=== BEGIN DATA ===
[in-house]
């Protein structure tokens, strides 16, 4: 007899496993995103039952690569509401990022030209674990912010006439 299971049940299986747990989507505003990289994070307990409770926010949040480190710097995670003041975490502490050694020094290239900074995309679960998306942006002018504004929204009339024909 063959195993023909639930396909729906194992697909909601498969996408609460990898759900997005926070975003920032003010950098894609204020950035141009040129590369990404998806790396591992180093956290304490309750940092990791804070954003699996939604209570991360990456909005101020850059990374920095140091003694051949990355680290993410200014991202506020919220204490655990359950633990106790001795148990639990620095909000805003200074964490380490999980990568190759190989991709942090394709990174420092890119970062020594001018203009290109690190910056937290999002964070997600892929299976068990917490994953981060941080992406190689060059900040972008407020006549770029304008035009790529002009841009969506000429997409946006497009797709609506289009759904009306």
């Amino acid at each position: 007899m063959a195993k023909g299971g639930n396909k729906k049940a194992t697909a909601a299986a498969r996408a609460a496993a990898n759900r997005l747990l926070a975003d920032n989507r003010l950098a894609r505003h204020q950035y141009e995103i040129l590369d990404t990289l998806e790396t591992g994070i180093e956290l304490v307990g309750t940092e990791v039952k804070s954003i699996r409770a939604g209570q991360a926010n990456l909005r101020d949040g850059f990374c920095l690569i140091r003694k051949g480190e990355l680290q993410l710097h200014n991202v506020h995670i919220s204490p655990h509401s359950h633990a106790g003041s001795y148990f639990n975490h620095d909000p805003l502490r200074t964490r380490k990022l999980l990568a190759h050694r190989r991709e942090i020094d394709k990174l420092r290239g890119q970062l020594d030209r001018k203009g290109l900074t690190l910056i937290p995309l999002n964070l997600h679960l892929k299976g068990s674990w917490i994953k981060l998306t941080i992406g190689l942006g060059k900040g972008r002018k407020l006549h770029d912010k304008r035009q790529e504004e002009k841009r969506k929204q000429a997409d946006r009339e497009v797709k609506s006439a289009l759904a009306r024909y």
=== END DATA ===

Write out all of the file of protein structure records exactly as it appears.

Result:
[in-house]
């Protein structure tokens, strides 16, 4: 007899496993995103039952690569509401990022030209674990912010006439 299971049940299986747990989507505003990289994070307990409770926010949040480190710097995670003041975490502490050694020094290239900074995309679960998306942006002018504004929204009339024909 063959195993023909639930396909729906194992697909909601498969996408609460990898759900997005926070975003920032003010950098894609204020950035141009040129590369990404998806790396591992180093956290304490309750940092990791804070954003699996939604209570991360990456909005101020850059990374920095140091003694051949990355680290993410200014991202506020919220204490655990359950633990106790001795148990639990620095909000805003200074964490380490999980990568190759190989991709942090394709990174420092890119970062020594001018203009290109690190910056937290999002964070997600892929299976068990917490994953981060941080992406190689060059900040972008407020006549770029304008035009790529002009841009969506000429997409946006497009797709609506289009759904009306």
């Amino acid at each position: 007899m063959a195993k023909g299971g639930n396909k729906k049940a194992t697909a909601a299986a498969r996408a609460a496993a990898n759900r997005l747990l926070a975003d920032n989507r003010l950098a894609r505003h204020q950035y141009e995103i040129l590369d990404t990289l998806e790396t591992g994070i180093e956290l304490v307990g309750t940092e990791v039952k804070s954003i699996r409770a939604g209570q991360a926010n990456l909005r101020d949040g850059f990374c920095l690569i140091r003694k051949g480190e990355l680290q993410l710097h200014n991202v506020h995670i919220s204490p655990h509401s359950h633990a106790g003041s001795y148990f639990n975490h620095d909000p805003l502490r200074t964490r380490k990022l999980l990568a190759h050694r190989r991709e942090i020094d394709k990174l420092r290239g890119q970062l020594d030209r001018k203009g290109l900074t690190l910056i937290p995309l999002n964070l997600h679960l892929k299976g068990s674990w917490i994953k981060l998306t941080i992406g190689l942006g060059k900040g972008r002018k407020l006549h770029d912010k304008r035009q790529e504004e002009k841009r969506k929204q000429a997409d946006r009339e497009v797709k609506s006439a289009l759904a009306r024909y």